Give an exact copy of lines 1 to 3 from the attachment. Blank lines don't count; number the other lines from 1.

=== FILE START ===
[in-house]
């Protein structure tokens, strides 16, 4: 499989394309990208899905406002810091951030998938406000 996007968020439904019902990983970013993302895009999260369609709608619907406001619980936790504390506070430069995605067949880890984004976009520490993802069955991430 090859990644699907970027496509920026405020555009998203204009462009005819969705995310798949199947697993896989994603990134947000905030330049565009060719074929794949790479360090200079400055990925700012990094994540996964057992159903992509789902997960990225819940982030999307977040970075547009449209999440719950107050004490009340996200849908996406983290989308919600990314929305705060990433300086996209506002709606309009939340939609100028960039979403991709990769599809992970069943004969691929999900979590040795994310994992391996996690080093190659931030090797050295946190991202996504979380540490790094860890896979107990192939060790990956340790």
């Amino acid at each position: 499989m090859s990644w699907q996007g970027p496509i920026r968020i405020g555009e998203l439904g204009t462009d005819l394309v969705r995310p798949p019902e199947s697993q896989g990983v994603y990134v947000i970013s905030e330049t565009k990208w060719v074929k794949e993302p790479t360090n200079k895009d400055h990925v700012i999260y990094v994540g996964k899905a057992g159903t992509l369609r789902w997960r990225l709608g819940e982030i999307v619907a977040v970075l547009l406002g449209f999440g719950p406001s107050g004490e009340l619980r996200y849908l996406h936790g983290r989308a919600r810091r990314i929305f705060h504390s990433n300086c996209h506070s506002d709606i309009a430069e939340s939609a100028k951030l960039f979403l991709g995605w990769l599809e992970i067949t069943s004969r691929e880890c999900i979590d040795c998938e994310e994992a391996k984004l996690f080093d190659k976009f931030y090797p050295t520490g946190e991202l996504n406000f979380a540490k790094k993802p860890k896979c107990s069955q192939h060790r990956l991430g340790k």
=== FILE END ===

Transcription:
[in-house]
């Protein structure tokens, strides 16, 4: 499989394309990208899905406002810091951030998938406000 996007968020439904019902990983970013993302895009999260369609709608619907406001619980936790504390506070430069995605067949880890984004976009520490993802069955991430 090859990644699907970027496509920026405020555009998203204009462009005819969705995310798949199947697993896989994603990134947000905030330049565009060719074929794949790479360090200079400055990925700012990094994540996964057992159903992509789902997960990225819940982030999307977040970075547009449209999440719950107050004490009340996200849908996406983290989308919600990314929305705060990433300086996209506002709606309009939340939609100028960039979403991709990769599809992970069943004969691929999900979590040795994310994992391996996690080093190659931030090797050295946190991202996504979380540490790094860890896979107990192939060790990956340790």
């Amino acid at each position: 499989m090859s990644w699907q996007g970027p496509i920026r968020i405020g555009e998203l439904g204009t462009d005819l394309v969705r995310p798949p019902e199947s697993q896989g990983v994603y990134v947000i970013s905030e330049t565009k990208w060719v074929k794949e993302p790479t360090n200079k895009d400055h990925v700012i999260y990094v994540g996964k899905a057992g159903t992509l369609r789902w997960r990225l709608g819940e982030i999307v619907a977040v970075l547009l406002g449209f999440g719950p406001s107050g004490e009340l619980r996200y849908l996406h936790g983290r989308a919600r810091r990314i929305f705060h504390s990433n300086c996209h506070s506002d709606i309009a430069e939340s939609a100028k951030l960039f979403l991709g995605w990769l599809e992970i067949t069943s004969r691929e880890c999900i979590d040795c998938e994310e994992a391996k984004l996690f080093d190659k976009f931030y090797p050295t520490g946190e991202l996504n406000f979380a540490k790094k993802p860890k896979c107990s069955q192939h060790r990956l991430g340790k």